Projections (1996-2011)

In 1981, Holzer began printing on aluminum and bronze plaques, the presentation format used by medical and government buildings, and dubbed the series  “Living.” The following year, Holzer installed the first large electronic sign on the Spectacolor board at Times Square, New York thanks to a sponsorship from the Public Art Fund program.  Using L.E.D. (light emitting diode) allowed Holzer to communicate to a much larger audience. The texts in her subsequent Survival series (1983-85) comment on the great pain, delight, and ridiculousness of living in contemporary society. In her 1986 exhibition at Barbara Gladstone Gallery in New York, Holzer revealed the maturity of her concept when she introduced her first total environment, where viewers were confronted with the relentless visual buzz of a horizontal LED sign and stone benches leading up to an electronic altar. This practice culminated in the installation at the Guggenheim Museum in 1989 of a 163 meter-long sign, forming a continuous circle spiraling up the parapet wall.

The third phase of Holzer’s For the City, projected on the Fifth Avenue side of the New York Public Library, October 6–9, 2005

For more than thirty years, Holzer boldly displayed her astringent ideas, arguments, pleasures, and sorrows in public places and international exhibitions; including 7 World Trade Center, the Reichstag, the Venice Biennale, the Guggenheim Museums in New York and Bilbao, and the Whitney Museum of American Art. Whether formulated as a T-shirt, as a plaque, or as an LED sign, public display and reception are integral to the concept of her work. Holzer received the Leone d’Oro at the Venice Biennale in 1990 and the Crystal Award from the World Economic Forum in 1996. She holds honorary degrees from Ohio University, Williams College, the Rhode Island School of Design, The New School, and Smith College. She received the Barnard Medal of Distinction in 2011.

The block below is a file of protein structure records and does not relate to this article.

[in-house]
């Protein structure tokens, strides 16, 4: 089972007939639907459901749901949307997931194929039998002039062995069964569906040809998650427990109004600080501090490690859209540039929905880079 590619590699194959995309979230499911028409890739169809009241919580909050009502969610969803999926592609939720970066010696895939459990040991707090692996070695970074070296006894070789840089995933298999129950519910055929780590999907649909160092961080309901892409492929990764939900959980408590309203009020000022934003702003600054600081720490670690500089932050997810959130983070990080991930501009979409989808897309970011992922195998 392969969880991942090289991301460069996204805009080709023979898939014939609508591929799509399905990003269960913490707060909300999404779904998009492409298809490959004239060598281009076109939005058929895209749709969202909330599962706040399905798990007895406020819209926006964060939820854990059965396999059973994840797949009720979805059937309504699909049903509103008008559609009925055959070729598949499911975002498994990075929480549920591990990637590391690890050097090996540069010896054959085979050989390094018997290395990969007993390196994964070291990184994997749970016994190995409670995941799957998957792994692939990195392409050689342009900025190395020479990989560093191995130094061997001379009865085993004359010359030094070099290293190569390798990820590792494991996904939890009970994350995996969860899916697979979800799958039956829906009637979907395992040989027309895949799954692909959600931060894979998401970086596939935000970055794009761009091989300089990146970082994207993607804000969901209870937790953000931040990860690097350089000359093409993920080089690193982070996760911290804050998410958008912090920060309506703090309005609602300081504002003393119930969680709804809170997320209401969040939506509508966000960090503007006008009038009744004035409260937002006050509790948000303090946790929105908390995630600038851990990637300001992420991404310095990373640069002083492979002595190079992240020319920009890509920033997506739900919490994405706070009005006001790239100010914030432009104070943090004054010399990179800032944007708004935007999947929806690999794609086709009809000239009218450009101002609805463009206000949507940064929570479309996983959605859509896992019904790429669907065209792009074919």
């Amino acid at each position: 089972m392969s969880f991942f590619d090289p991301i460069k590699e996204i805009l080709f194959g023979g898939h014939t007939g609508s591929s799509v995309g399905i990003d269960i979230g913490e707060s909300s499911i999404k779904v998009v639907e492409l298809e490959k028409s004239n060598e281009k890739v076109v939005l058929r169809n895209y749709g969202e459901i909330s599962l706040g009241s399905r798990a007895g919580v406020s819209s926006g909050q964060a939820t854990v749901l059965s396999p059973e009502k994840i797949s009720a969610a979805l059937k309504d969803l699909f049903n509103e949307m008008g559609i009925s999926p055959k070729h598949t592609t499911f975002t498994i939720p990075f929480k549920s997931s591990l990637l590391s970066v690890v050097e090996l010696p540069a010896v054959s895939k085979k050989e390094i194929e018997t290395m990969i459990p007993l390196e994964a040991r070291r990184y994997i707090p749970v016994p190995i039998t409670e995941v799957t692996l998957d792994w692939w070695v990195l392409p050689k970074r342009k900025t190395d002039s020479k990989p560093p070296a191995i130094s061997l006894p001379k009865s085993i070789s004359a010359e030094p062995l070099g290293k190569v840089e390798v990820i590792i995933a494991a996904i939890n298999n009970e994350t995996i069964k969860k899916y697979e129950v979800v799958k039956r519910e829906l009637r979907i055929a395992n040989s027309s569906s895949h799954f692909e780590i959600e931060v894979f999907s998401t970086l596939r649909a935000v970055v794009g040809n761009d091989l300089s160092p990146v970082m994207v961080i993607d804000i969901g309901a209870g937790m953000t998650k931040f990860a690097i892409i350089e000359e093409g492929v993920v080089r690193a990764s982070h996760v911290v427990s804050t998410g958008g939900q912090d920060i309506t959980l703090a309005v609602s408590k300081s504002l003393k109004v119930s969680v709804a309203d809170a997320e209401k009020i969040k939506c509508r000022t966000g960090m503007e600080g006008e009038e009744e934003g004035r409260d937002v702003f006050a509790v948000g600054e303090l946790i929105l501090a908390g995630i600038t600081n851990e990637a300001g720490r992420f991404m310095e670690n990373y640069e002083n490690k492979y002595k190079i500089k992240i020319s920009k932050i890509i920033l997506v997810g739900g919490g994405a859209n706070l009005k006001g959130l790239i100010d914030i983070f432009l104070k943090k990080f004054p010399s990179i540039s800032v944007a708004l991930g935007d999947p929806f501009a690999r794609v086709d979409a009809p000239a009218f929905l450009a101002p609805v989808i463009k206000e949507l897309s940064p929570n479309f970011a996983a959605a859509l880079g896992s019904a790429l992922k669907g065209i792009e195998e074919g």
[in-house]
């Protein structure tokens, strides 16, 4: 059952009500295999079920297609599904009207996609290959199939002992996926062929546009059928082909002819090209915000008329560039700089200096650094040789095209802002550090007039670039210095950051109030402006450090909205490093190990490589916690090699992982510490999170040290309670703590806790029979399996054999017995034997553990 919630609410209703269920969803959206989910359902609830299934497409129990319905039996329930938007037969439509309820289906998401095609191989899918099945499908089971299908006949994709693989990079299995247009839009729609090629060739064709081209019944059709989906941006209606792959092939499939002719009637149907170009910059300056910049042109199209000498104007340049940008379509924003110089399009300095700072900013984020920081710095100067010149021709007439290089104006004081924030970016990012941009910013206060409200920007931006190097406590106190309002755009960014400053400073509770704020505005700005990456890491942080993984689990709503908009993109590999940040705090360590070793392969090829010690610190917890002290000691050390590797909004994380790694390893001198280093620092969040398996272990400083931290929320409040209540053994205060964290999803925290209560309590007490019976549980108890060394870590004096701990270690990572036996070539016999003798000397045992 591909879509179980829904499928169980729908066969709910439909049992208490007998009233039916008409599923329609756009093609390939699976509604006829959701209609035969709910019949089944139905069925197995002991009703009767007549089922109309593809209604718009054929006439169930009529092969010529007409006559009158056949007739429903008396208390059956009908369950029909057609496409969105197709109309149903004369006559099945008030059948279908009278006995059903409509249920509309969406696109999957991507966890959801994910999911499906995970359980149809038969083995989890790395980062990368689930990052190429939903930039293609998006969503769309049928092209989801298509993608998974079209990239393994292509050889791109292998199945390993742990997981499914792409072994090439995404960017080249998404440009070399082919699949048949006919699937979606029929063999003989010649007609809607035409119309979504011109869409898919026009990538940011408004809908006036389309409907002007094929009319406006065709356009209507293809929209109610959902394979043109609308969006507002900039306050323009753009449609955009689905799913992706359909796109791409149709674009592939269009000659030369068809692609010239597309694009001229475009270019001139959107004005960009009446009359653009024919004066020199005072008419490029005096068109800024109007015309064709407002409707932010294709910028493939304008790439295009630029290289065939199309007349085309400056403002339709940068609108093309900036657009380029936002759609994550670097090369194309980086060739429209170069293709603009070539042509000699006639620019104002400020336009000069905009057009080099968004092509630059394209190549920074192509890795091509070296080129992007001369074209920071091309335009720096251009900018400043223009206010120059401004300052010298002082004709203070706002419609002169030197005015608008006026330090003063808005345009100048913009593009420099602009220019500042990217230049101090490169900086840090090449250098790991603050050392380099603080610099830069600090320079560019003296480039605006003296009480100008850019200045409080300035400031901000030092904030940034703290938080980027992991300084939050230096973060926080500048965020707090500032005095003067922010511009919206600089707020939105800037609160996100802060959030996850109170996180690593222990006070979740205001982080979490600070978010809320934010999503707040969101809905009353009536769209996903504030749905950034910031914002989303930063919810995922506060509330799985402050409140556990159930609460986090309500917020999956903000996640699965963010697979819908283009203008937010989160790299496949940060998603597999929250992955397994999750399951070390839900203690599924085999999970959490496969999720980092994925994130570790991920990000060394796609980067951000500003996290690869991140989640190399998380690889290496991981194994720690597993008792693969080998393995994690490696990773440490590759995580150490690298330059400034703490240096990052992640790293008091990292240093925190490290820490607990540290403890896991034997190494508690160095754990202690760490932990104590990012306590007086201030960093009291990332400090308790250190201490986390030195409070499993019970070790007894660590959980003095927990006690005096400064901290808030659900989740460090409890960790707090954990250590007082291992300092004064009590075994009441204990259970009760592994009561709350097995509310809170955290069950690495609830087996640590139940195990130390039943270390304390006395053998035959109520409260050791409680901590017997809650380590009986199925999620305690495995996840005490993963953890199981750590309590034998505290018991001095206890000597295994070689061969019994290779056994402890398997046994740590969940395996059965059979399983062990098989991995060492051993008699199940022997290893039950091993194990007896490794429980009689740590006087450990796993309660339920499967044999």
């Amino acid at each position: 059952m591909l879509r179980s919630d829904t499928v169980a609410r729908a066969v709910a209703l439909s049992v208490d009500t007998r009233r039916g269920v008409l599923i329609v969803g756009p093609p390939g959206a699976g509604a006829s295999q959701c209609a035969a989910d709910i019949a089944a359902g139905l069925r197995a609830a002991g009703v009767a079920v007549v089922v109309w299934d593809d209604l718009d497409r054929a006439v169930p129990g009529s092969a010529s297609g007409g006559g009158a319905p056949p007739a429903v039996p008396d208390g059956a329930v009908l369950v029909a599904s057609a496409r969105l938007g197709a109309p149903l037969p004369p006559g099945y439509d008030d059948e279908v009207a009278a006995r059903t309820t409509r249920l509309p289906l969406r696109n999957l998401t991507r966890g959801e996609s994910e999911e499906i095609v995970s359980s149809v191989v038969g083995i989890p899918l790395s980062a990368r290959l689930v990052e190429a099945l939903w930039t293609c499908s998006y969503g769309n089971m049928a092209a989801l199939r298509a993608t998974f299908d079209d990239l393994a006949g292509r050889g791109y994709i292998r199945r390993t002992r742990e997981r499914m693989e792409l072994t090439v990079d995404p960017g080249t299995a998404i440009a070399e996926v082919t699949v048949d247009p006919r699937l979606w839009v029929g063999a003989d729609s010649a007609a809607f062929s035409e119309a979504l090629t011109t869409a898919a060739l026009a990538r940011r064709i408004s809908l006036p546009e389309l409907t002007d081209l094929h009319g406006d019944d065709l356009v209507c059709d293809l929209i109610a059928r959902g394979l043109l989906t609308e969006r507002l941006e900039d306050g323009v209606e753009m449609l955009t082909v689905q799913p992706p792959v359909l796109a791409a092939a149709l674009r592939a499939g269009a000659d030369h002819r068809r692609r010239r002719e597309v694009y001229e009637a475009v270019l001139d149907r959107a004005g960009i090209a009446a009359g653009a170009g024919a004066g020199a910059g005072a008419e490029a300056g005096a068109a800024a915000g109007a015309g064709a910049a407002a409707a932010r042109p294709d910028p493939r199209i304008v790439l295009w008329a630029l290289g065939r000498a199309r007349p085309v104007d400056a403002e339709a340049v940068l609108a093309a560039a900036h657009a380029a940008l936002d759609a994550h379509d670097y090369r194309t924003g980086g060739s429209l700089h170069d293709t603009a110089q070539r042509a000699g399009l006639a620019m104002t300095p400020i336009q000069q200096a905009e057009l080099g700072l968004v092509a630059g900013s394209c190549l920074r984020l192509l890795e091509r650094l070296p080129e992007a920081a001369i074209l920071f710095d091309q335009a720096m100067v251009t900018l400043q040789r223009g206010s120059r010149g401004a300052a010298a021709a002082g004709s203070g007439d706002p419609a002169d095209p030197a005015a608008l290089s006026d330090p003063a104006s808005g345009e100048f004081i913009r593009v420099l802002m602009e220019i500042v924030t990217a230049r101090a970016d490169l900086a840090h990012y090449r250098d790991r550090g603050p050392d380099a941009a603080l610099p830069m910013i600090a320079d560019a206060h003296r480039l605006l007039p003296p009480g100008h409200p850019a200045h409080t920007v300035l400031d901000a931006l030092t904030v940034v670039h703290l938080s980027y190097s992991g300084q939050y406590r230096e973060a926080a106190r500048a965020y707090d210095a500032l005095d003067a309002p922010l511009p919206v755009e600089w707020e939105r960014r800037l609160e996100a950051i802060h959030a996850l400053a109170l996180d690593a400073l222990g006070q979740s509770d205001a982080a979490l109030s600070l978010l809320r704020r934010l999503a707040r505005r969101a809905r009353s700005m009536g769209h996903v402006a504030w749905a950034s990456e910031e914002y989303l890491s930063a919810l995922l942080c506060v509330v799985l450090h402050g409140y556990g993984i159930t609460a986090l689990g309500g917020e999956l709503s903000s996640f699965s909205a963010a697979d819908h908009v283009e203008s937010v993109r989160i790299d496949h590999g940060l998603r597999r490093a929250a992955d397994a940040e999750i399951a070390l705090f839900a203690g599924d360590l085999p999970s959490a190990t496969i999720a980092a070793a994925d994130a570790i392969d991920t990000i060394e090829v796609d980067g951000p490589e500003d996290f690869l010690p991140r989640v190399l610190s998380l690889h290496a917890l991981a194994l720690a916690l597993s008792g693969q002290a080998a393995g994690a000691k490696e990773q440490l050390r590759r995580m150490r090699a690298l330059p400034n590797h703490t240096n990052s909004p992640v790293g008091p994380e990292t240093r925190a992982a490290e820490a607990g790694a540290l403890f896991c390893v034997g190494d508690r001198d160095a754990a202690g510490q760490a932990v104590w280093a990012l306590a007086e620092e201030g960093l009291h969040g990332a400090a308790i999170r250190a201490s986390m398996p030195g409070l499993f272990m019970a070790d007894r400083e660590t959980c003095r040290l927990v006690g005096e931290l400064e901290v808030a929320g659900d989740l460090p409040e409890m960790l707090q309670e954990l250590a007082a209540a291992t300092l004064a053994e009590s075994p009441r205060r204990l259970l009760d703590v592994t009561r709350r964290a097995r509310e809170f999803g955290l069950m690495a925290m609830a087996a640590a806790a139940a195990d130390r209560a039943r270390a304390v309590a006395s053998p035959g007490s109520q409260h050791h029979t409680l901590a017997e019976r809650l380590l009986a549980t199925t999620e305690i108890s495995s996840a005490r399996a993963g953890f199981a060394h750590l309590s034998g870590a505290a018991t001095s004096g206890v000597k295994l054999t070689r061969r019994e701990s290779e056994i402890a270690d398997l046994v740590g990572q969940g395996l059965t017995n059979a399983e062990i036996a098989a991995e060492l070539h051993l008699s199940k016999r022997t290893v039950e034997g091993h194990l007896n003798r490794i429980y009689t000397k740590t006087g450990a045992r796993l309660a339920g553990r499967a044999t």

Installation in lobby at 7 WTC

Art Terms: Chiaroscuro

The Matchmaker by Gerrit van Honthorst, I just like this one so I thought it should be first. Anyway, interesting innovation of figure highlighting with chiaroscuro -type techniques.

Chiaroscuro, chi·a·ro·scu·ro  (kē-är′ə-sko͝or′ō, -skyo͝or′ō)

n. pl. chi·a·ro·scu·ros In all senses also called claire-obscure.

1. The technique of using light and shade in pictorial representation.
2. The arrangement of light and dark elements in a pictorial work of art.
3. a. A woodcut technique in which several blocks are used to print different shades of a color.

    b. A woodcut print made by this technique.

Today in art, chiaroscuro refers to the use of strong contrasts between light and dark. The bold contrasts affect a whole composition by adding drama, navigating the viewer’s eye’s, highlighting important figures, etc. Chiaroscuro also is a technical term used by artists and art historians for using contrasts of light to achieve a sense of volume in modeling three-dimensional objects, such as the human body. Photography and cinema also have adopted the term, so similar effects in the lighting in film or in a photo can also be described as chiaroscuro.

The more technical use of the term chiaroscuro is the effect of light modeling in painting, drawing, printmaking, and photography and film, where three-dimensional volume is suggested by the value gradation of colour and the analytical division of light and shadow shapes—or just shading. Chiaroscuro can be achieved through a variety of techniques. In drawings and prints, artist can use hatching (shading by parallel lines) washes, stipple (dotting effects), and surface tone (texture) for the desired modeling chiaroscuro. In photographs, the photographer can adjust lighting to creat shadows, or on a computer he/she can tweak contrast and other levels in a photo editor.

But the history of the effect vs the word was much more complex than I could have imagined.

Chiaroscuro woodcut of the Virgin and Child by Bartolommeo Coriolano, created between 1630 and 1655

Actual use of the term dates back to the Renaissance when “chiaroscuro” described either colored woodcuts printed with different colored blocks or a specificform of drawing on colored paper with a dark medium and white highlighting. The “chiaroscuro woodcuts” feature different color rather than strong contrasts of light and dark.  In some German two-block prints, the keyblock (or “line block”) was printed in black and the tone block or blocks had flat areas of color. They were first invented by Lucas Cranach in Germany in 1507, and first made in Italy by Ugo da Carpi sometime around 1516. Other printmakers using this technique include CranachHans WechtlinHans Baldung Grien, and Parmigianino and in Germany this technique achieved its greatest popularity around 1520. It became popular in Italy during the later half of the sixteenth century. In Italy, chiaroscuro woodcuts were produced without key blocks and produced a very different effect. They resembled the style of wash drawings and also came to be known as chiaroscuro. So when discussing Italian art chiaroscuro can be used to describe any painted image in monochrome or two colors (In English and French the equivalent is grisaille). Early on the term was broad, covering all descriptions of strong contrasts in illumination between light and dark areas in art, which is now the primary meaning.